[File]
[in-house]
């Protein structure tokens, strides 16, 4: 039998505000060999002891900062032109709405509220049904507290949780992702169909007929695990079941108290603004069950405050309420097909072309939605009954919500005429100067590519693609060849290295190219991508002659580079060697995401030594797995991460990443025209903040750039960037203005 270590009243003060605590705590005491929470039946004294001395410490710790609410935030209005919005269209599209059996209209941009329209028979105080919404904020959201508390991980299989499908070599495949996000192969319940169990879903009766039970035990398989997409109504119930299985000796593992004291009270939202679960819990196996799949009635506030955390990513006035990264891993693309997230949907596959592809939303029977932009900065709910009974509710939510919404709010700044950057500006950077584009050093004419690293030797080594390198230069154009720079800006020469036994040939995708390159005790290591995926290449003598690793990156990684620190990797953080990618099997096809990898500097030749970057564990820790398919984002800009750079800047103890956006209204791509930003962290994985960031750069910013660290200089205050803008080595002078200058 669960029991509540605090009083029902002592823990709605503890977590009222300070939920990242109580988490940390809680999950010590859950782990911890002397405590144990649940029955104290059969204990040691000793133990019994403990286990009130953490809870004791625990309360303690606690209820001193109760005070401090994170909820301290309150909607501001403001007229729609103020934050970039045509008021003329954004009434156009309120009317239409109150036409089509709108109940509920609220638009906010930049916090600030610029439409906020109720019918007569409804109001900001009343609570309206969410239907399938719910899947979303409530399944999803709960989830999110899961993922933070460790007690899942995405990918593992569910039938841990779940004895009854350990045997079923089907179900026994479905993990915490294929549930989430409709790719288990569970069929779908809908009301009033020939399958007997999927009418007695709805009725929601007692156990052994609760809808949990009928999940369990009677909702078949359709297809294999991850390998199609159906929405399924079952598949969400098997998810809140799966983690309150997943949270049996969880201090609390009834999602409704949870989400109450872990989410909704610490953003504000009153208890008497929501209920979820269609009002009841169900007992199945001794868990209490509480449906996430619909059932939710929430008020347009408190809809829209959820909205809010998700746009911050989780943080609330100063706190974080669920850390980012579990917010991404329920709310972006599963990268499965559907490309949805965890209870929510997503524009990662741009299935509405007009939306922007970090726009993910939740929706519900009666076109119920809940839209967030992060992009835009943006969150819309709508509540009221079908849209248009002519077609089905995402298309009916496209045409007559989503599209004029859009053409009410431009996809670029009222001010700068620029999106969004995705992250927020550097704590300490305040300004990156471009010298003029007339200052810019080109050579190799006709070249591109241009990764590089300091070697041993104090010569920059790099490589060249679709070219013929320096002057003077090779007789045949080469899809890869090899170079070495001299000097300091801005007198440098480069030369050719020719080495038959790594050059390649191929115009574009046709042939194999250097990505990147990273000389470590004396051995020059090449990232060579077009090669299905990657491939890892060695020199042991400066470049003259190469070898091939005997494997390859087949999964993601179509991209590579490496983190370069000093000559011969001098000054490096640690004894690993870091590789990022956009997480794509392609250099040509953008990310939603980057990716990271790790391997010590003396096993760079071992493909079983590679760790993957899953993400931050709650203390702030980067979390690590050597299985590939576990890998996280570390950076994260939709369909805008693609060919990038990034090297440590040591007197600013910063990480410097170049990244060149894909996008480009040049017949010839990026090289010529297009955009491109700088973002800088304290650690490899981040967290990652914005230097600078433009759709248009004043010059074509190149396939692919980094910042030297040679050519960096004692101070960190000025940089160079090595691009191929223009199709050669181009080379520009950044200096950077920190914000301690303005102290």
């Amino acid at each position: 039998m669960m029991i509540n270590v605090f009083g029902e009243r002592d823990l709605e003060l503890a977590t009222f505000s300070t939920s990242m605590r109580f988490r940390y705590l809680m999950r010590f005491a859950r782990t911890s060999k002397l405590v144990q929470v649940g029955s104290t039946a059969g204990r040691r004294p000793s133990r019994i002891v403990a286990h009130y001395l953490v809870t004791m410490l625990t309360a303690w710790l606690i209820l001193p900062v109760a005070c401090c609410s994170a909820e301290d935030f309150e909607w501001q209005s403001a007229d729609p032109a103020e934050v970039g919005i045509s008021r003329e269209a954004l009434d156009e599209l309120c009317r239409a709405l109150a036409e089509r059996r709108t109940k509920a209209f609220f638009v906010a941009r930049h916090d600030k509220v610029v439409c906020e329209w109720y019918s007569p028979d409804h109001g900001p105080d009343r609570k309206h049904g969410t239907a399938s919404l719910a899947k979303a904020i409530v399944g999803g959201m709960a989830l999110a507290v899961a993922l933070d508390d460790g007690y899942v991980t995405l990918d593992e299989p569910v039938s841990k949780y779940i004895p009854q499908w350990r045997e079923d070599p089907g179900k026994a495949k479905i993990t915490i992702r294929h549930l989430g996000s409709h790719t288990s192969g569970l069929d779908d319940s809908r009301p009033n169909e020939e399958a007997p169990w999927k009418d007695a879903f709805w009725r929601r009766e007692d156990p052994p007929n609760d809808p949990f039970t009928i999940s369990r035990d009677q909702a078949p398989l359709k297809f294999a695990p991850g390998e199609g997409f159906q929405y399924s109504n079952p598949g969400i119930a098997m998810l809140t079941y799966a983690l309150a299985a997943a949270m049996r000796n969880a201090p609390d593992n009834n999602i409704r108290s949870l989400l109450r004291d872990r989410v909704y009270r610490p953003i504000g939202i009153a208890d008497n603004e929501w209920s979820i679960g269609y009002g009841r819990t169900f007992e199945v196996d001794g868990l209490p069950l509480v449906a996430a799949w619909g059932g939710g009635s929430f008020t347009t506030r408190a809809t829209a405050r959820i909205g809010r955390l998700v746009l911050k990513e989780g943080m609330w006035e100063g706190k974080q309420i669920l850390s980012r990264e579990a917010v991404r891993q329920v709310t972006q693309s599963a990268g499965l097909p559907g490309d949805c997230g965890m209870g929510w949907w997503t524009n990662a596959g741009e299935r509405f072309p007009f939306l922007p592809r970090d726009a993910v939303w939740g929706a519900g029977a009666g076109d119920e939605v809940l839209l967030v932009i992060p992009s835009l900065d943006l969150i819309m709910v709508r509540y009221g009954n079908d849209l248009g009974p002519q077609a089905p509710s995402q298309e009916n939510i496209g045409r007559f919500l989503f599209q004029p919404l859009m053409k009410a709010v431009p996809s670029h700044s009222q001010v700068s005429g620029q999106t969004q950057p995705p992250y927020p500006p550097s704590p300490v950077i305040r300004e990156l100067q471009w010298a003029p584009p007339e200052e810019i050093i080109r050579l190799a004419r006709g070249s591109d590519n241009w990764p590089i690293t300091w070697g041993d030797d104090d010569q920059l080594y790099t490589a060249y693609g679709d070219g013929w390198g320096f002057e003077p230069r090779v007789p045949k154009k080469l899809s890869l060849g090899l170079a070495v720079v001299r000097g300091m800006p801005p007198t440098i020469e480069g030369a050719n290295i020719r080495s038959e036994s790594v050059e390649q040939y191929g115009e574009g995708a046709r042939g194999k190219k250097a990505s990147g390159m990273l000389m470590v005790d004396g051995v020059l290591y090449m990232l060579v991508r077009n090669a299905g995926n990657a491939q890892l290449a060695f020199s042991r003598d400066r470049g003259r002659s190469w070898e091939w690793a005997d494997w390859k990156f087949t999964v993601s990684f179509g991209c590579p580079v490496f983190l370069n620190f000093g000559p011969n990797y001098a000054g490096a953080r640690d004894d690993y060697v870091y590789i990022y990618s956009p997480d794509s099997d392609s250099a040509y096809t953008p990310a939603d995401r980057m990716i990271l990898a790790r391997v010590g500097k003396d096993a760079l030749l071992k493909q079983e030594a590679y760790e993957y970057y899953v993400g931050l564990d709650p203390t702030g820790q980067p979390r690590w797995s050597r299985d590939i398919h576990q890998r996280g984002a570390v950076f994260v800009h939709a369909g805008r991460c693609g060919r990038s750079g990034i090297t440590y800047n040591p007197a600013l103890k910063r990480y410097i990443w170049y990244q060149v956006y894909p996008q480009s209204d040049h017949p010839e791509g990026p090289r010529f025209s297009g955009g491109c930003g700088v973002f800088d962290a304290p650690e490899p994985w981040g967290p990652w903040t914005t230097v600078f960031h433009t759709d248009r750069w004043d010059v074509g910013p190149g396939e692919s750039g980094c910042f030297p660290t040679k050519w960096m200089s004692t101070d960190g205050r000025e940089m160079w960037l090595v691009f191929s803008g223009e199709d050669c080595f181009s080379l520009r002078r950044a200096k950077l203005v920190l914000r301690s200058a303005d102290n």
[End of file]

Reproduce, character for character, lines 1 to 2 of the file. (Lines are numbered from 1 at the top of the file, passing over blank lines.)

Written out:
[in-house]
């Protein structure tokens, strides 16, 4: 039998505000060999002891900062032109709405509220049904507290949780992702169909007929695990079941108290603004069950405050309420097909072309939605009954919500005429100067590519693609060849290295190219991508002659580079060697995401030594797995991460990443025209903040750039960037203005 270590009243003060605590705590005491929470039946004294001395410490710790609410935030209005919005269209599209059996209209941009329209028979105080919404904020959201508390991980299989499908070599495949996000192969319940169990879903009766039970035990398989997409109504119930299985000796593992004291009270939202679960819990196996799949009635506030955390990513006035990264891993693309997230949907596959592809939303029977932009900065709910009974509710939510919404709010700044950057500006950077584009050093004419690293030797080594390198230069154009720079800006020469036994040939995708390159005790290591995926290449003598690793990156990684620190990797953080990618099997096809990898500097030749970057564990820790398919984002800009750079800047103890956006209204791509930003962290994985960031750069910013660290200089205050803008080595002078200058 669960029991509540605090009083029902002592823990709605503890977590009222300070939920990242109580988490940390809680999950010590859950782990911890002397405590144990649940029955104290059969204990040691000793133990019994403990286990009130953490809870004791625990309360303690606690209820001193109760005070401090994170909820301290309150909607501001403001007229729609103020934050970039045509008021003329954004009434156009309120009317239409109150036409089509709108109940509920609220638009906010930049916090600030610029439409906020109720019918007569409804109001900001009343609570309206969410239907399938719910899947979303409530399944999803709960989830999110899961993922933070460790007690899942995405990918593992569910039938841990779940004895009854350990045997079923089907179900026994479905993990915490294929549930989430409709790719288990569970069929779908809908009301009033020939399958007997999927009418007695709805009725929601007692156990052994609760809808949990009928999940369990009677909702078949359709297809294999991850390998199609159906929405399924079952598949969400098997998810809140799966983690309150997943949270049996969880201090609390009834999602409704949870989400109450872990989410909704610490953003504000009153208890008497929501209920979820269609009002009841169900007992199945001794868990209490509480449906996430619909059932939710929430008020347009408190809809829209959820909205809010998700746009911050989780943080609330100063706190974080669920850390980012579990917010991404329920709310972006599963990268499965559907490309949805965890209870929510997503524009990662741009299935509405007009939306922007970090726009993910939740929706519900009666076109119920809940839209967030992060992009835009943006969150819309709508509540009221079908849209248009002519077609089905995402298309009916496209045409007559989503599209004029859009053409009410431009996809670029009222001010700068620029999106969004995705992250927020550097704590300490305040300004990156471009010298003029007339200052810019080109050579190799006709070249591109241009990764590089300091070697041993104090010569920059790099490589060249679709070219013929320096002057003077090779007789045949080469899809890869090899170079070495001299000097300091801005007198440098480069030369050719020719080495038959790594050059390649191929115009574009046709042939194999250097990505990147990273000389470590004396051995020059090449990232060579077009090669299905990657491939890892060695020199042991400066470049003259190469070898091939005997494997390859087949999964993601179509991209590579490496983190370069000093000559011969001098000054490096640690004894690993870091590789990022956009997480794509392609250099040509953008990310939603980057990716990271790790391997010590003396096993760079071992493909079983590679760790993957899953993400931050709650203390702030980067979390690590050597299985590939576990890998996280570390950076994260939709369909805008693609060919990038990034090297440590040591007197600013910063990480410097170049990244060149894909996008480009040049017949010839990026090289010529297009955009491109700088973002800088304290650690490899981040967290990652914005230097600078433009759709248009004043010059074509190149396939692919980094910042030297040679050519960096004692101070960190000025940089160079090595691009191929223009199709050669181009080379520009950044200096950077920190914000301690303005102290």